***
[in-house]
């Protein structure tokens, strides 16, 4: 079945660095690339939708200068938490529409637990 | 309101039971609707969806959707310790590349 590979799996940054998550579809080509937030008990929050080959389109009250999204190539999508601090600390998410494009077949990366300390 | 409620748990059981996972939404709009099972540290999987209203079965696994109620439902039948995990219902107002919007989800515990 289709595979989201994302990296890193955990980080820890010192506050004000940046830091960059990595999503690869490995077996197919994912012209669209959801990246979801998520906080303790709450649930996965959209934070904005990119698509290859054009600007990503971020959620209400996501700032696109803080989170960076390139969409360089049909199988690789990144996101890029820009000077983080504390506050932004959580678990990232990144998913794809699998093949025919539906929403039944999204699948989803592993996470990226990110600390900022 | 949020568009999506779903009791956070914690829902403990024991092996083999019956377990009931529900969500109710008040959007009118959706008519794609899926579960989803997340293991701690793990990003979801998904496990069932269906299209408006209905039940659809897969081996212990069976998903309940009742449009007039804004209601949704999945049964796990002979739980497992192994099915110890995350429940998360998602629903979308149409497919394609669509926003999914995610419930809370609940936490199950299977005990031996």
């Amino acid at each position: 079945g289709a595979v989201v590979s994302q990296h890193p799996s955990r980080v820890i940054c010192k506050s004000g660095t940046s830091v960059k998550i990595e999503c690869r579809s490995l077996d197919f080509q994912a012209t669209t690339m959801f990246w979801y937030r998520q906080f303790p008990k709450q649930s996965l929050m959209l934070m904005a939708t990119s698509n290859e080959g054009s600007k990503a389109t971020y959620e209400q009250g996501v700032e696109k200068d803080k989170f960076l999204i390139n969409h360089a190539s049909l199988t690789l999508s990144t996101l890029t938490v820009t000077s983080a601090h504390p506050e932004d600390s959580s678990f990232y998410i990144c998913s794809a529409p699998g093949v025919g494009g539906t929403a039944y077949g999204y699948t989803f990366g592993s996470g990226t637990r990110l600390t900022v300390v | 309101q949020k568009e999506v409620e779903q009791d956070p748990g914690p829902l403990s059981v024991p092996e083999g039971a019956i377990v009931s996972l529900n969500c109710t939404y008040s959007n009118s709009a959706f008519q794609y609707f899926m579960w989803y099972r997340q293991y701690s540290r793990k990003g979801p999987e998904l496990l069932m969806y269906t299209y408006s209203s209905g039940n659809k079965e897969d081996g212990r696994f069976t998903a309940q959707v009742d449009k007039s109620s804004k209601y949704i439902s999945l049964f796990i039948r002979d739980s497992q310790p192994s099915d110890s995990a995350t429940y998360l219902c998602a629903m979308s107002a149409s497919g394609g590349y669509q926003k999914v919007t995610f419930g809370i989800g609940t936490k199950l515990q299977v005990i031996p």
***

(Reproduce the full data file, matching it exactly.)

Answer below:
[in-house]
């Protein structure tokens, strides 16, 4: 079945660095690339939708200068938490529409637990 | 309101039971609707969806959707310790590349 590979799996940054998550579809080509937030008990929050080959389109009250999204190539999508601090600390998410494009077949990366300390 | 409620748990059981996972939404709009099972540290999987209203079965696994109620439902039948995990219902107002919007989800515990 289709595979989201994302990296890193955990980080820890010192506050004000940046830091960059990595999503690869490995077996197919994912012209669209959801990246979801998520906080303790709450649930996965959209934070904005990119698509290859054009600007990503971020959620209400996501700032696109803080989170960076390139969409360089049909199988690789990144996101890029820009000077983080504390506050932004959580678990990232990144998913794809699998093949025919539906929403039944999204699948989803592993996470990226990110600390900022 | 949020568009999506779903009791956070914690829902403990024991092996083999019956377990009931529900969500109710008040959007009118959706008519794609899926579960989803997340293991701690793990990003979801998904496990069932269906299209408006209905039940659809897969081996212990069976998903309940009742449009007039804004209601949704999945049964796990002979739980497992192994099915110890995350429940998360998602629903979308149409497919394609669509926003999914995610419930809370609940936490199950299977005990031996």
């Amino acid at each position: 079945g289709a595979v989201v590979s994302q990296h890193p799996s955990r980080v820890i940054c010192k506050s004000g660095t940046s830091v960059k998550i990595e999503c690869r579809s490995l077996d197919f080509q994912a012209t669209t690339m959801f990246w979801y937030r998520q906080f303790p008990k709450q649930s996965l929050m959209l934070m904005a939708t990119s698509n290859e080959g054009s600007k990503a389109t971020y959620e209400q009250g996501v700032e696109k200068d803080k989170f960076l999204i390139n969409h360089a190539s049909l199988t690789l999508s990144t996101l890029t938490v820009t000077s983080a601090h504390p506050e932004d600390s959580s678990f990232y998410i990144c998913s794809a529409p699998g093949v025919g494009g539906t929403a039944y077949g999204y699948t989803f990366g592993s996470g990226t637990r990110l600390t900022v300390v | 309101q949020k568009e999506v409620e779903q009791d956070p748990g914690p829902l403990s059981v024991p092996e083999g039971a019956i377990v009931s996972l529900n969500c109710t939404y008040s959007n009118s709009a959706f008519q794609y609707f899926m579960w989803y099972r997340q293991y701690s540290r793990k990003g979801p999987e998904l496990l069932m969806y269906t299209y408006s209203s209905g039940n659809k079965e897969d081996g212990r696994f069976t998903a309940q959707v009742d449009k007039s109620s804004k209601y949704i439902s999945l049964f796990i039948r002979d739980s497992q310790p192994s099915d110890s995990a995350t429940y998360l219902c998602a629903m979308s107002a149409s497919g394609g590349y669509q926003k999914v919007t995610f419930g809370i989800g609940t936490k199950l515990q299977v005990i031996p």